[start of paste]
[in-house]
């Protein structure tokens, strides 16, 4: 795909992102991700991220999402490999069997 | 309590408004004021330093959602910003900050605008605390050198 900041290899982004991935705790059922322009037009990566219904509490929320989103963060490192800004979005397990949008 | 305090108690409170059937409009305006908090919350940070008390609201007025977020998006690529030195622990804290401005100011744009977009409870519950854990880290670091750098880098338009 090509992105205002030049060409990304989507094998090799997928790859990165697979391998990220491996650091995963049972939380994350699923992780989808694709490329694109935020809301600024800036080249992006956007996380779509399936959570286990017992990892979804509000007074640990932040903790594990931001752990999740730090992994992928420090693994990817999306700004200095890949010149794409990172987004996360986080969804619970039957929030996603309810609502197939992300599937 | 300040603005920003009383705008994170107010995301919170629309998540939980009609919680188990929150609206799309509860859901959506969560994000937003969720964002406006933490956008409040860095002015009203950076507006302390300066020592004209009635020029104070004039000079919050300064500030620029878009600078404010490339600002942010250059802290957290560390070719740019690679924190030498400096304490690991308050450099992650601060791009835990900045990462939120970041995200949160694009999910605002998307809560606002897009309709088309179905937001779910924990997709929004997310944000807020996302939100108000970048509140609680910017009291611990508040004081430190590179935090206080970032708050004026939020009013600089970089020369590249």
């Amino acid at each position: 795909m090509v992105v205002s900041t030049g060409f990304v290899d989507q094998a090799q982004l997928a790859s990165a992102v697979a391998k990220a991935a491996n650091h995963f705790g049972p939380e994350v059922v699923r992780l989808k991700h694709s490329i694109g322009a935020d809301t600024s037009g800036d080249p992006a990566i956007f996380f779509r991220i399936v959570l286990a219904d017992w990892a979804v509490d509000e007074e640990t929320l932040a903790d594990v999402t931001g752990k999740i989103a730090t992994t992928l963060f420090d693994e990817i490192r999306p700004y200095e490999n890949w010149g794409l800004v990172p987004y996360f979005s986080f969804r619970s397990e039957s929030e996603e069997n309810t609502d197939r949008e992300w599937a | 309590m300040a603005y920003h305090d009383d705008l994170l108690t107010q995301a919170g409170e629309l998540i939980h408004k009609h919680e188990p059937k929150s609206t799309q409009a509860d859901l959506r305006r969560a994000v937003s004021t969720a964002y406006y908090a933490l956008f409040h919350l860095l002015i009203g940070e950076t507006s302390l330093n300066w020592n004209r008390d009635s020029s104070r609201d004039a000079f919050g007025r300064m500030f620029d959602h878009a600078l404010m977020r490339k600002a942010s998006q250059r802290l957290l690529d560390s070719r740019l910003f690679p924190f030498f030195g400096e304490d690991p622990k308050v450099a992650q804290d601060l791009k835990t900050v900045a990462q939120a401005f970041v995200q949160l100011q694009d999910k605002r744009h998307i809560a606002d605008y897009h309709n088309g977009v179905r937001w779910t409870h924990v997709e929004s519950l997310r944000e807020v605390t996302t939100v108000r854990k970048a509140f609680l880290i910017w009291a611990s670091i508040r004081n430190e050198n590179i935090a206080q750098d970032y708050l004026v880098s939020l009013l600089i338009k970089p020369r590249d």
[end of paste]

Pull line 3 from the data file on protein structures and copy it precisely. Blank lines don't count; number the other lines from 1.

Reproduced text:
């Amino acid at each position: 795909m090509v992105v205002s900041t030049g060409f990304v290899d989507q094998a090799q982004l997928a790859s990165a992102v697979a391998k990220a991935a491996n650091h995963f705790g049972p939380e994350v059922v699923r992780l989808k991700h694709s490329i694109g322009a935020d809301t600024s037009g800036d080249p992006a990566i956007f996380f779509r991220i399936v959570l286990a219904d017992w990892a979804v509490d509000e007074e640990t929320l932040a903790d594990v999402t931001g752990k999740i989103a730090t992994t992928l963060f420090d693994e990817i490192r999306p700004y200095e490999n890949w010149g794409l800004v990172p987004y996360f979005s986080f969804r619970s397990e039957s929030e996603e069997n309810t609502d197939r949008e992300w599937a | 309590m300040a603005y920003h305090d009383d705008l994170l108690t107010q995301a919170g409170e629309l998540i939980h408004k009609h919680e188990p059937k929150s609206t799309q409009a509860d859901l959506r305006r969560a994000v937003s004021t969720a964002y406006y908090a933490l956008f409040h919350l860095l002015i009203g940070e950076t507006s302390l330093n300066w020592n004209r008390d009635s020029s104070r609201d004039a000079f919050g007025r300064m500030f620029d959602h878009a600078l404010m977020r490339k600002a942010s998006q250059r802290l957290l690529d560390s070719r740019l910003f690679p924190f030498f030195g400096e304490d690991p622990k308050v450099a992650q804290d601060l791009k835990t900050v900045a990462q939120a401005f970041v995200q949160l100011q694009d999910k605002r744009h998307i809560a606002d605008y897009h309709n088309g977009v179905r937001w779910t409870h924990v997709e929004s519950l997310r944000e807020v605390t996302t939100v108000r854990k970048a509140f609680l880290i910017w009291a611990s670091i508040r004081n430190e050198n590179i935090a206080q750098d970032y708050l004026v880098s939020l009013l600089i338009k970089p020369r590249d």